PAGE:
Table 1 Analysis results for movements before and after installation of the facial recognition automatic door

  • Mann-Whitney U Test of the activity intensity
    The Mann-Whitney U Test was performed for activity intensity before and after installation of the facial recognition automatic door, using the activity meter data (Table 2: A to M indicate nursery staff)
    – The number of nursery staff for whom the amount of activity was reduced after installation of the door during drop-off or pickup was 6 out of 13 nursery staff

 

Table 2 Analysis results for activity intensity before and after installation of the facial recognition automatic door

 

  • Questionnaires
    – In the questionnaires after installation, all 16 nursery staff evaluated the facial recognition automatic door highly in terms of “workload (e.g., saves time and effort),” which was the most highly anticipated benefit of the facial recognition automatic door by the nursery staff
    – It was found that the next issue was not just unlocking, but also to be able to check from anywhere within the center
    – Among parents, the most highly evaluated point regarding installation of the facial recognition automatic door was also “workload (e.g., saves time and effort)”
    – The percentage that replied that they “agreed” or “somewhat agreed’ with continuing the use of the facial recognition automatic door was 100% of nursery staff and 98% of the parents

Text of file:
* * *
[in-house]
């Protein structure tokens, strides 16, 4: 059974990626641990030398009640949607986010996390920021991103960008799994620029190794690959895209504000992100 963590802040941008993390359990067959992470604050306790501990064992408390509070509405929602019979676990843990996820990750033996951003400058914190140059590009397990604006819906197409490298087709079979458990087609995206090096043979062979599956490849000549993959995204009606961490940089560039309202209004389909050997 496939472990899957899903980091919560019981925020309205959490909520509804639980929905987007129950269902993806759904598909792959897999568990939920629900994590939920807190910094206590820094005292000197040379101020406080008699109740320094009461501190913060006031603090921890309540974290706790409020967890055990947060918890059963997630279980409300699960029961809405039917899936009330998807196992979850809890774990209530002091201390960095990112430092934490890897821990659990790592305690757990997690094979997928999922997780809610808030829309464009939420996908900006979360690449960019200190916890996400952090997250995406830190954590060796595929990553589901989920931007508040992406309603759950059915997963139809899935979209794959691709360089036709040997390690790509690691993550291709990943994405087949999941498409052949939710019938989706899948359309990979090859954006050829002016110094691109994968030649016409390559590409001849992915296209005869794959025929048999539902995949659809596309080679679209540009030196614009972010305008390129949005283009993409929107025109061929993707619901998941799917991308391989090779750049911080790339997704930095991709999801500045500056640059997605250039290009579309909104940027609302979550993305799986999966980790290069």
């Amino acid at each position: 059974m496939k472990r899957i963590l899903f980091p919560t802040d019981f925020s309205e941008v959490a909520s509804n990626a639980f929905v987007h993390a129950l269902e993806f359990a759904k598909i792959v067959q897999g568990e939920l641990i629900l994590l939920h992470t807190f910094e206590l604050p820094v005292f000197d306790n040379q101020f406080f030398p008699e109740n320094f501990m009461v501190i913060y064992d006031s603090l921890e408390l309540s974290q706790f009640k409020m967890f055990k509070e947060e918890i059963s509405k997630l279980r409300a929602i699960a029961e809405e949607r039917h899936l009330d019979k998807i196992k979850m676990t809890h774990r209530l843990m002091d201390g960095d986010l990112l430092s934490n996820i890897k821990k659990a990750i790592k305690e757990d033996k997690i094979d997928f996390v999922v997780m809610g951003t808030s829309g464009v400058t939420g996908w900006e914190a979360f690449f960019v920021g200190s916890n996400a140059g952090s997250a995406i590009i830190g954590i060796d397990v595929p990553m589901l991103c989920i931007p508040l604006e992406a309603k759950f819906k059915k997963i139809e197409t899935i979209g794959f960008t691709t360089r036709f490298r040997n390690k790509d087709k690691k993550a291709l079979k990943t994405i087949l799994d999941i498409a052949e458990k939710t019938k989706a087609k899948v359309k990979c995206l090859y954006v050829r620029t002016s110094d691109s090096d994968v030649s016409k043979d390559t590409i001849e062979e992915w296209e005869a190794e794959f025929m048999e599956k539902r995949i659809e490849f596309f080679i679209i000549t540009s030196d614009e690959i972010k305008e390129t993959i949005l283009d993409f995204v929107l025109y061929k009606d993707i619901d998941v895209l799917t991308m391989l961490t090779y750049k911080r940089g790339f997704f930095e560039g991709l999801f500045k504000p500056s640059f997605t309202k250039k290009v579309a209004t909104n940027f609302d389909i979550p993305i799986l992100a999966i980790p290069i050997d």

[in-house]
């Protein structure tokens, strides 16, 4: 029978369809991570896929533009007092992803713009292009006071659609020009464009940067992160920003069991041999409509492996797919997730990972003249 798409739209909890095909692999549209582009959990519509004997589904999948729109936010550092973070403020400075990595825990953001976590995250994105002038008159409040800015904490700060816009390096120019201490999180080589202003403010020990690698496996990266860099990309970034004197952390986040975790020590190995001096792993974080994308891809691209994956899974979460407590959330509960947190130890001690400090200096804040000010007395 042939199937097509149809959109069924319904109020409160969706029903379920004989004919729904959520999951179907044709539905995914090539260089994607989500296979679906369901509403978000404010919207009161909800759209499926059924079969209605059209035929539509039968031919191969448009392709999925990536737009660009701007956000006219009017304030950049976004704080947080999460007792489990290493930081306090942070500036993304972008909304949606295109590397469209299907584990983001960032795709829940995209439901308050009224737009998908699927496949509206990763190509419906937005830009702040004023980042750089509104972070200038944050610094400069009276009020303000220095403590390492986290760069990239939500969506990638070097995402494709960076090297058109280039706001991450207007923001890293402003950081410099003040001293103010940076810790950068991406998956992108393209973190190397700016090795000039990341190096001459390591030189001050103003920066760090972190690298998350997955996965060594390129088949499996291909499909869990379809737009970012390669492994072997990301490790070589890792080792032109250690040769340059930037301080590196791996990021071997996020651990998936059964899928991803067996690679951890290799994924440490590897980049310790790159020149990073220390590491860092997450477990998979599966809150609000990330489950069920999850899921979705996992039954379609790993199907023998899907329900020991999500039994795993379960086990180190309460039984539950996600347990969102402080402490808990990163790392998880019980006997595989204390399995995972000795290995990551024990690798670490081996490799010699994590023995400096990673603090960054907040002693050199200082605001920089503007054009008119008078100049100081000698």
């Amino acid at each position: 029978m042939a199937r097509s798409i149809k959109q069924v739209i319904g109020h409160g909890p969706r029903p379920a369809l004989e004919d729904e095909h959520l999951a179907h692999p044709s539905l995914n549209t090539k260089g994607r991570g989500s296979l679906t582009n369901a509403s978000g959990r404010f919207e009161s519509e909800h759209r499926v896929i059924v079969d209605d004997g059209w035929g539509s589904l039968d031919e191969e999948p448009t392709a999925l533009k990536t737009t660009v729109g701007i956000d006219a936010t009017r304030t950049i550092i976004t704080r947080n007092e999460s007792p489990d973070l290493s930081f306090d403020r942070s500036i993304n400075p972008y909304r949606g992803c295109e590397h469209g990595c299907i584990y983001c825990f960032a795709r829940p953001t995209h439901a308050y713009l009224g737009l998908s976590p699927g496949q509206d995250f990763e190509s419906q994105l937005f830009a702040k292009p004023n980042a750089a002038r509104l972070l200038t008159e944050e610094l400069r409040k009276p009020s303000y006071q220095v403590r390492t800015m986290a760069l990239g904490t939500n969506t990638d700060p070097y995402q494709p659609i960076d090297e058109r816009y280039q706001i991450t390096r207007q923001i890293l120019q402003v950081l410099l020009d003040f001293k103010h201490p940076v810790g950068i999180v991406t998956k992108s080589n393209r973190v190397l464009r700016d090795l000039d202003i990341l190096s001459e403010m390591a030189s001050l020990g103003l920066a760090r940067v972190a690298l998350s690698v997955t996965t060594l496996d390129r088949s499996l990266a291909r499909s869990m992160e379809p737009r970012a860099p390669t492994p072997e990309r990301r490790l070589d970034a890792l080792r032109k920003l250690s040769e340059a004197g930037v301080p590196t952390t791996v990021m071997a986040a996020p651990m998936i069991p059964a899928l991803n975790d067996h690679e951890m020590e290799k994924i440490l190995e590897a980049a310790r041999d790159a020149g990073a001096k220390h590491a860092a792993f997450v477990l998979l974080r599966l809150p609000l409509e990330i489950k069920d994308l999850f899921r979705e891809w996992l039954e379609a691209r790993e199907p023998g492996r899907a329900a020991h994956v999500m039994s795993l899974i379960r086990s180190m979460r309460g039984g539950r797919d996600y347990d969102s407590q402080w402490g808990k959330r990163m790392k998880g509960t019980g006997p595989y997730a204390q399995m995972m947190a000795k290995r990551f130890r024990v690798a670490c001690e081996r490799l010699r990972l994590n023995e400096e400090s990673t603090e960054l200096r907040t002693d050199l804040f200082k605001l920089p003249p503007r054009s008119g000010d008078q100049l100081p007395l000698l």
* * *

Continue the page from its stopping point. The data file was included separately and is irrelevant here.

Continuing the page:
Results

  • The time of stay at the entrance during pickup was reduced
    → It is considered that this is because as a result of introduction of the facial recognition automatic door, entry is possible without waiting for the nursery staff to unlock the door
  • On the other hand, the time of stay indoors during pickup was increased
    → It is considered that this is due to re-checking on a tablet faces that were recognized, and responding to the arrival of unregistered parents
  • The movement distance indoors during drop-off was reduced
    → It is considered that this is because movement to the interior intercom every time the intercom rang was eliminated
  • For some nursery staff the activity intensity increased and for others it decreased
    → No difference according to age was seen, and further measurement is necessary to clarify the effect of the facial recognition automatic door
  • From the questionnaire results, it is considered that the load on both nursery staff and guardians was reduced
  • Tasks for the future include registration of the faces of everyone in charge of pickup and drop-off, testing during normal times when there is no event, installation of facial recognition automatic doors at all the intercoms in the five locations within the center, measurement after sufficient time for familiarization, etc.

References

Ministry of Internal Affairs and Communications, “Labor Force Survey – Historical Data”
(Date last viewed February 2, 2018)

Ministry of Health, Labour and Welfare (2018), “Summary of the Status of Day-care Centers, Etc. (April 1, 2018)”

Prime Minister’s Office of Japan homepage
(Date last viewed December 1, 2018)

Ministry of Health, Labour and Welfare, “Survey of Social Welfare Institutions”
(Date last viewed February 2, 2018)

Ministry of Health, Labour and Welfare (2015), “Documents Relating to Nursery Staff”
ka/s.1_3.pdf

Poppins Corporation “Guidebook for Potential Nursery Staff”